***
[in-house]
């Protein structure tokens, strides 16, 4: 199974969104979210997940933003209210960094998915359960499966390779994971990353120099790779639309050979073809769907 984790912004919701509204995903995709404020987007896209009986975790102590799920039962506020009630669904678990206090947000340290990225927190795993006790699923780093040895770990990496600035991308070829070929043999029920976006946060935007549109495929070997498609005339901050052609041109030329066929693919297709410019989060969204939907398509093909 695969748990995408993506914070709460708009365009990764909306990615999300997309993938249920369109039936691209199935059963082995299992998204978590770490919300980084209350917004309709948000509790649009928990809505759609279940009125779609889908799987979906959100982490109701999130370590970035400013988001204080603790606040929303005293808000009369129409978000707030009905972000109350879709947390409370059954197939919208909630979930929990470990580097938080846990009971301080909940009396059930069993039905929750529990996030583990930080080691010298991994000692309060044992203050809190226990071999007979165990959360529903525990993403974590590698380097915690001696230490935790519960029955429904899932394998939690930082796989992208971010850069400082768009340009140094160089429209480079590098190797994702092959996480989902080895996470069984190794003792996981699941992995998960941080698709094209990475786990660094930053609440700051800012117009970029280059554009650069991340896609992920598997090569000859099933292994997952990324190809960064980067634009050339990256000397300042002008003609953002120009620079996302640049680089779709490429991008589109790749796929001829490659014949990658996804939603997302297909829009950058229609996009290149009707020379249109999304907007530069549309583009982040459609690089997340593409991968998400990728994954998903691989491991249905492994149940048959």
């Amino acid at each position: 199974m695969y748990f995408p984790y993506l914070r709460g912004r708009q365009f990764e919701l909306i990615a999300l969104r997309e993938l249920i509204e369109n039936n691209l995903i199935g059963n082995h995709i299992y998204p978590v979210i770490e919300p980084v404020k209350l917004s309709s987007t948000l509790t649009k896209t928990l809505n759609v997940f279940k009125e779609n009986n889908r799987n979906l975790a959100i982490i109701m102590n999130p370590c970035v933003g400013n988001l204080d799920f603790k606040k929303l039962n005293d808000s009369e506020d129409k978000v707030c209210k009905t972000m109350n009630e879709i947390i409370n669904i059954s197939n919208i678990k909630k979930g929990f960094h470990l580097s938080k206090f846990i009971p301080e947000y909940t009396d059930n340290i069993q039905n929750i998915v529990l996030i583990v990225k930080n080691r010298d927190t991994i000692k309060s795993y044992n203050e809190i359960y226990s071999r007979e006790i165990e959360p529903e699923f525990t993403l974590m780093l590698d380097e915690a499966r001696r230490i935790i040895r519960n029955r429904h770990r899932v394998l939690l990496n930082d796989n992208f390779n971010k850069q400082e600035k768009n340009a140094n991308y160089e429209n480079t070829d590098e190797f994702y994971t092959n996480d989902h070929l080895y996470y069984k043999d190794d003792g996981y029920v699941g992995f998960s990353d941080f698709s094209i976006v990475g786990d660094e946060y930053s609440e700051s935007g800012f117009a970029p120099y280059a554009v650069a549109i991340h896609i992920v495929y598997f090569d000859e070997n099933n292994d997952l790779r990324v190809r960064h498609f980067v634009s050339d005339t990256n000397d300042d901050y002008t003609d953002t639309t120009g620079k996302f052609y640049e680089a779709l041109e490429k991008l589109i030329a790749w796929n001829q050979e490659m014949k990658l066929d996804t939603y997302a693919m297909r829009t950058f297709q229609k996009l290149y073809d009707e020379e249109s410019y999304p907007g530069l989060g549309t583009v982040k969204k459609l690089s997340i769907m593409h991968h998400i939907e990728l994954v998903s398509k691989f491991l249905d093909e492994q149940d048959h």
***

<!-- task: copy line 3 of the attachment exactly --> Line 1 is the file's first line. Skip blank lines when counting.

């Amino acid at each position: 199974m695969y748990f995408p984790y993506l914070r709460g912004r708009q365009f990764e919701l909306i990615a999300l969104r997309e993938l249920i509204e369109n039936n691209l995903i199935g059963n082995h995709i299992y998204p978590v979210i770490e919300p980084v404020k209350l917004s309709s987007t948000l509790t649009k896209t928990l809505n759609v997940f279940k009125e779609n009986n889908r799987n979906l975790a959100i982490i109701m102590n999130p370590c970035v933003g400013n988001l204080d799920f603790k606040k929303l039962n005293d808000s009369e506020d129409k978000v707030c209210k009905t972000m109350n009630e879709i947390i409370n669904i059954s197939n919208i678990k909630k979930g929990f960094h470990l580097s938080k206090f846990i009971p301080e947000y909940t009396d059930n340290i069993q039905n929750i998915v529990l996030i583990v990225k930080n080691r010298d927190t991994i000692k309060s795993y044992n203050e809190i359960y226990s071999r007979e006790i165990e959360p529903e699923f525990t993403l974590m780093l590698d380097e915690a499966r001696r230490i935790i040895r519960n029955r429904h770990r899932v394998l939690l990496n930082d796989n992208f390779n971010k850069q400082e600035k768009n340009a140094n991308y160089e429209n480079t070829d590098e190797f994702y994971t092959n996480d989902h070929l080895y996470y069984k043999d190794d003792g996981y029920v699941g992995f998960s990353d941080f698709s094209i976006v990475g786990d660094e946060y930053s609440e700051s935007g800012f117009a970029p120099y280059a554009v650069a549109i991340h896609i992920v495929y598997f090569d000859e070997n099933n292994d997952l790779r990324v190809r960064h498609f980067v634009s050339d005339t990256n000397d300042d901050y002008t003609d953002t639309t120009g620079k996302f052609y640049e680089a779709l041109e490429k991008l589109i030329a790749w796929n001829q050979e490659m014949k990658l066929d996804t939603y997302a693919m297909r829009t950058f297709q229609k996009l290149y073809d009707e020379e249109s410019y999304p907007g530069l989060g549309t583009v982040k969204k459609l690089s997340i769907m593409h991968h998400i939907e990728l994954v998903s398509k691989f491991l249905d093909e492994q149940d048959h």